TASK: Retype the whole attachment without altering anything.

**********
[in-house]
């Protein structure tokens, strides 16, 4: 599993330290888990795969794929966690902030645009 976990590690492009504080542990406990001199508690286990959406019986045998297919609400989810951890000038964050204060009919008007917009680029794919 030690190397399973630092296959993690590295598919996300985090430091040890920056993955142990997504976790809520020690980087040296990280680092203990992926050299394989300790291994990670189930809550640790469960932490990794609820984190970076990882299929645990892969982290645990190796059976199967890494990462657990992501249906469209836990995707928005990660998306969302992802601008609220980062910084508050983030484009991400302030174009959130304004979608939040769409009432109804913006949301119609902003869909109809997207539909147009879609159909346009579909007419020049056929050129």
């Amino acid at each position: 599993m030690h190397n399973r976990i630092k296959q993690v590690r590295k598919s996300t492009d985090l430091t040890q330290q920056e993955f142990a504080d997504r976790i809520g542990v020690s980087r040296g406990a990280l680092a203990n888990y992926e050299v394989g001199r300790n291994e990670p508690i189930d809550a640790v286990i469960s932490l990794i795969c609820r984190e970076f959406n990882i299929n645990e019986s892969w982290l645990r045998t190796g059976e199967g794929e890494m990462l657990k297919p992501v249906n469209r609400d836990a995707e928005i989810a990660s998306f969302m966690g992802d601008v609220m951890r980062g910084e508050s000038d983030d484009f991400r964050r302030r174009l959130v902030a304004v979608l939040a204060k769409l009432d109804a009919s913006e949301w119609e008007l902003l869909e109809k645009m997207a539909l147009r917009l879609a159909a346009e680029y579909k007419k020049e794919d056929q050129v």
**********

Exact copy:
[in-house]
């Protein structure tokens, strides 16, 4: 599993330290888990795969794929966690902030645009 976990590690492009504080542990406990001199508690286990959406019986045998297919609400989810951890000038964050204060009919008007917009680029794919 030690190397399973630092296959993690590295598919996300985090430091040890920056993955142990997504976790809520020690980087040296990280680092203990992926050299394989300790291994990670189930809550640790469960932490990794609820984190970076990882299929645990892969982290645990190796059976199967890494990462657990992501249906469209836990995707928005990660998306969302992802601008609220980062910084508050983030484009991400302030174009959130304004979608939040769409009432109804913006949301119609902003869909109809997207539909147009879609159909346009579909007419020049056929050129």
């Amino acid at each position: 599993m030690h190397n399973r976990i630092k296959q993690v590690r590295k598919s996300t492009d985090l430091t040890q330290q920056e993955f142990a504080d997504r976790i809520g542990v020690s980087r040296g406990a990280l680092a203990n888990y992926e050299v394989g001199r300790n291994e990670p508690i189930d809550a640790v286990i469960s932490l990794i795969c609820r984190e970076f959406n990882i299929n645990e019986s892969w982290l645990r045998t190796g059976e199967g794929e890494m990462l657990k297919p992501v249906n469209r609400d836990a995707e928005i989810a990660s998306f969302m966690g992802d601008v609220m951890r980062g910084e508050s000038d983030d484009f991400r964050r302030r174009l959130v902030a304004v979608l939040a204060k769409l009432d109804a009919s913006e949301w119609e008007l902003l869909e109809k645009m997207a539909l147009r917009l879609a159909a346009e680029y579909k007419k020049e794919d056929q050129v």